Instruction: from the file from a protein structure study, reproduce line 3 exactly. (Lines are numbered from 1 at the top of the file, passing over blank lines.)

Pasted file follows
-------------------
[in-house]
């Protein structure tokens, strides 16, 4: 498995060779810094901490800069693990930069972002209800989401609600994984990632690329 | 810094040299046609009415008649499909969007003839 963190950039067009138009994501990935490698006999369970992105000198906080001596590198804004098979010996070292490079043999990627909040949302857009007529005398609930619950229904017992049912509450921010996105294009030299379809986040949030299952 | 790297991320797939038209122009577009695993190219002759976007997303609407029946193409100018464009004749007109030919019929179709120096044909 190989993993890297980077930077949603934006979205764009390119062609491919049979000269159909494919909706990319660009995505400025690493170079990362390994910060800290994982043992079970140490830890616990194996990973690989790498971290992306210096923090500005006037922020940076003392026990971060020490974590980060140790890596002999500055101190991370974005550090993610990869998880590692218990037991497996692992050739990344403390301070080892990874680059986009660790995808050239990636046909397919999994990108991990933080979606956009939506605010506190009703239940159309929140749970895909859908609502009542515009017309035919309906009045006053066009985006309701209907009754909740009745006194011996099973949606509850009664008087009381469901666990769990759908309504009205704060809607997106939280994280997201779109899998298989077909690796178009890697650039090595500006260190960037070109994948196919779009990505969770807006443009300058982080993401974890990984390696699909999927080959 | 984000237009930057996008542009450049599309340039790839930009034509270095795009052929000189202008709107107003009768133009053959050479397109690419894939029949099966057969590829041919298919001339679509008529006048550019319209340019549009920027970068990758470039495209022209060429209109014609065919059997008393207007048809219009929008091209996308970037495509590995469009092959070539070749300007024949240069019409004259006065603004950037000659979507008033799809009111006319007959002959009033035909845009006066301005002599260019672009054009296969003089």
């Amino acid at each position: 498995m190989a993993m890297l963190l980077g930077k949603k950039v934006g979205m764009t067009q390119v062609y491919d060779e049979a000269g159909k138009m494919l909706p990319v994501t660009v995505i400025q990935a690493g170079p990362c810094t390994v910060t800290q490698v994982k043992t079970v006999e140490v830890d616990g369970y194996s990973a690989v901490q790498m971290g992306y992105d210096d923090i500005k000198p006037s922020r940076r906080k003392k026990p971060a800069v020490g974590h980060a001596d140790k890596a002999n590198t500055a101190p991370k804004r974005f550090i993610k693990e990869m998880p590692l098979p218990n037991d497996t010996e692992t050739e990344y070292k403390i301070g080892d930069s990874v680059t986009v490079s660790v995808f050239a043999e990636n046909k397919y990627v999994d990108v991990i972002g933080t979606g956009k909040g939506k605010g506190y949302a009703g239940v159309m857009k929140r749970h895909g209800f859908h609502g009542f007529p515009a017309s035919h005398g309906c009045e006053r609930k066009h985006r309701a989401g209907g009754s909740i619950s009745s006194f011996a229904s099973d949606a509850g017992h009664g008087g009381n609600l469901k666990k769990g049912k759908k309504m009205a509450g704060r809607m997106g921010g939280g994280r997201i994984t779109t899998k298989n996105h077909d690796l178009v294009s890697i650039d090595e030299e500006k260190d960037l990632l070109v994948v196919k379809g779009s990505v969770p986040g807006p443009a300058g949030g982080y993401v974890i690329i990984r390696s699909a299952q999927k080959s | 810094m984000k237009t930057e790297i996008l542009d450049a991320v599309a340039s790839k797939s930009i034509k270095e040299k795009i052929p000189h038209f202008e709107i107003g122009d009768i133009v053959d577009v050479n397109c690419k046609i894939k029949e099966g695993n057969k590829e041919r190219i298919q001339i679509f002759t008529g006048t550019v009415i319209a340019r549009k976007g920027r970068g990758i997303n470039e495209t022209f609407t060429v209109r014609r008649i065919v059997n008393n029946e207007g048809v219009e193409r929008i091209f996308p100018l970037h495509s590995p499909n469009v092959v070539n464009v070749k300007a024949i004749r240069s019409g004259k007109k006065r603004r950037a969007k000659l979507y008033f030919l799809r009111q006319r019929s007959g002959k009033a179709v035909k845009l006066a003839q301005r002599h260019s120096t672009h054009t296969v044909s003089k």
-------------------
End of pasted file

């Amino acid at each position: 498995m190989a993993m890297l963190l980077g930077k949603k950039v934006g979205m764009t067009q390119v062609y491919d060779e049979a000269g159909k138009m494919l909706p990319v994501t660009v995505i400025q990935a690493g170079p990362c810094t390994v910060t800290q490698v994982k043992t079970v006999e140490v830890d616990g369970y194996s990973a690989v901490q790498m971290g992306y992105d210096d923090i500005k000198p006037s922020r940076r906080k003392k026990p971060a800069v020490g974590h980060a001596d140790k890596a002999n590198t500055a101190p991370k804004r974005f550090i993610k693990e990869m998880p590692l098979p218990n037991d497996t010996e692992t050739e990344y070292k403390i301070g080892d930069s990874v680059t986009v490079s660790v995808f050239a043999e990636n046909k397919y990627v999994d990108v991990i972002g933080t979606g956009k909040g939506k605010g506190y949302a009703g239940v159309m857009k929140r749970h895909g209800f859908h609502g009542f007529p515009a017309s035919h005398g309906c009045e006053r609930k066009h985006r309701a989401g209907g009754s909740i619950s009745s006194f011996a229904s099973d949606a509850g017992h009664g008087g009381n609600l469901k666990k769990g049912k759908k309504m009205a509450g704060r809607m997106g921010g939280g994280r997201i994984t779109t899998k298989n996105h077909d690796l178009v294009s890697i650039d090595e030299e500006k260190d960037l990632l070109v994948v196919k379809g779009s990505v969770p986040g807006p443009a300058g949030g982080y993401v974890i690329i990984r390696s699909a299952q999927k080959s | 810094m984000k237009t930057e790297i996008l542009d450049a991320v599309a340039s790839k797939s930009i034509k270095e040299k795009i052929p000189h038209f202008e709107i107003g122009d009768i133009v053959d577009v050479n397109c690419k046609i894939k029949e099966g695993n057969k590829e041919r190219i298919q001339i679509f002759t008529g006048t550019v009415i319209a340019r549009k976007g920027r970068g990758i997303n470039e495209t022209f609407t060429v209109r014609r008649i065919v059997n008393n029946e207007g048809v219009e193409r929008i091209f996308p100018l970037h495509s590995p499909n469009v092959v070539n464009v070749k300007a024949i004749r240069s019409g004259k007109k006065r603004r950037a969007k000659l979507y008033f030919l799809r009111q006319r019929s007959g002959k009033a179709v035909k845009l006066a003839q301005r002599h260019s120096t672009h054009t296969v044909s003089k």